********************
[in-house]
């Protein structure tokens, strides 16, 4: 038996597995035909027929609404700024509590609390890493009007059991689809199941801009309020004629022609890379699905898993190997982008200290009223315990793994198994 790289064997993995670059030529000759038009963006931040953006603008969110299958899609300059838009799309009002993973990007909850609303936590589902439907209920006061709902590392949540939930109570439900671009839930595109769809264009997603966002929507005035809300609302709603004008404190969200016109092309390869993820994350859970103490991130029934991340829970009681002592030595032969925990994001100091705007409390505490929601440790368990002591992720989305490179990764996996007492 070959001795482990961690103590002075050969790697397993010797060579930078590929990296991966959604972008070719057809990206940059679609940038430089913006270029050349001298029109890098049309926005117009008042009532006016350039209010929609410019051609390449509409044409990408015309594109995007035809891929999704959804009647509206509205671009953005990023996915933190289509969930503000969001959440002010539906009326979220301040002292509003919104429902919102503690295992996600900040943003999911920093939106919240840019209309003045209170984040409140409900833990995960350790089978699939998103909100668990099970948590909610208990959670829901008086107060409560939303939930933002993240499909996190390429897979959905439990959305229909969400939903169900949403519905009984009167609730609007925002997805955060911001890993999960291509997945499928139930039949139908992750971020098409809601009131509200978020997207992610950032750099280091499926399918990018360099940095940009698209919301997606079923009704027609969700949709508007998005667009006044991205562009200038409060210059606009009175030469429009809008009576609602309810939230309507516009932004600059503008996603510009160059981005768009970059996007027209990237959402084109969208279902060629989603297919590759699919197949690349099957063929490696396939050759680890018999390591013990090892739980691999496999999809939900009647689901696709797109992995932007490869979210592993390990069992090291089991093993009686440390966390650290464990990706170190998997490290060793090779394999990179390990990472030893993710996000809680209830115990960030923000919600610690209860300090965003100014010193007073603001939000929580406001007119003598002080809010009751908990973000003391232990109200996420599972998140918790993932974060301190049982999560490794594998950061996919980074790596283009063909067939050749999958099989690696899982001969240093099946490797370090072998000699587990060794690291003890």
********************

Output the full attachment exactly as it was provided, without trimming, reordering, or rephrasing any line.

[in-house]
């Protein structure tokens, strides 16, 4: 038996597995035909027929609404700024509590609390890493009007059991689809199941801009309020004629022609890379699905898993190997982008200290009223315990793994198994 790289064997993995670059030529000759038009963006931040953006603008969110299958899609300059838009799309009002993973990007909850609303936590589902439907209920006061709902590392949540939930109570439900671009839930595109769809264009997603966002929507005035809300609302709603004008404190969200016109092309390869993820994350859970103490991130029934991340829970009681002592030595032969925990994001100091705007409390505490929601440790368990002591992720989305490179990764996996007492 070959001795482990961690103590002075050969790697397993010797060579930078590929990296991966959604972008070719057809990206940059679609940038430089913006270029050349001298029109890098049309926005117009008042009532006016350039209010929609410019051609390449509409044409990408015309594109995007035809891929999704959804009647509206509205671009953005990023996915933190289509969930503000969001959440002010539906009326979220301040002292509003919104429902919102503690295992996600900040943003999911920093939106919240840019209309003045209170984040409140409900833990995960350790089978699939998103909100668990099970948590909610208990959670829901008086107060409560939303939930933002993240499909996190390429897979959905439990959305229909969400939903169900949403519905009984009167609730609007925002997805955060911001890993999960291509997945499928139930039949139908992750971020098409809601009131509200978020997207992610950032750099280091499926399918990018360099940095940009698209919301997606079923009704027609969700949709508007998005667009006044991205562009200038409060210059606009009175030469429009809008009576609602309810939230309507516009932004600059503008996603510009160059981005768009970059996007027209990237959402084109969208279902060629989603297919590759699919197949690349099957063929490696396939050759680890018999390591013990090892739980691999496999999809939900009647689901696709797109992995932007490869979210592993390990069992090291089991093993009686440390966390650290464990990706170190998997490290060793090779394999990179390990990472030893993710996000809680209830115990960030923000919600610690209860300090965003100014010193007073603001939000929580406001007119003598002080809010009751908990973000003391232990109200996420599972998140918790993932974060301190049982999560490794594998950061996919980074790596283009063909067939050749999958099989690696899982001969240093099946490797370090072998000699587990060794690291003890």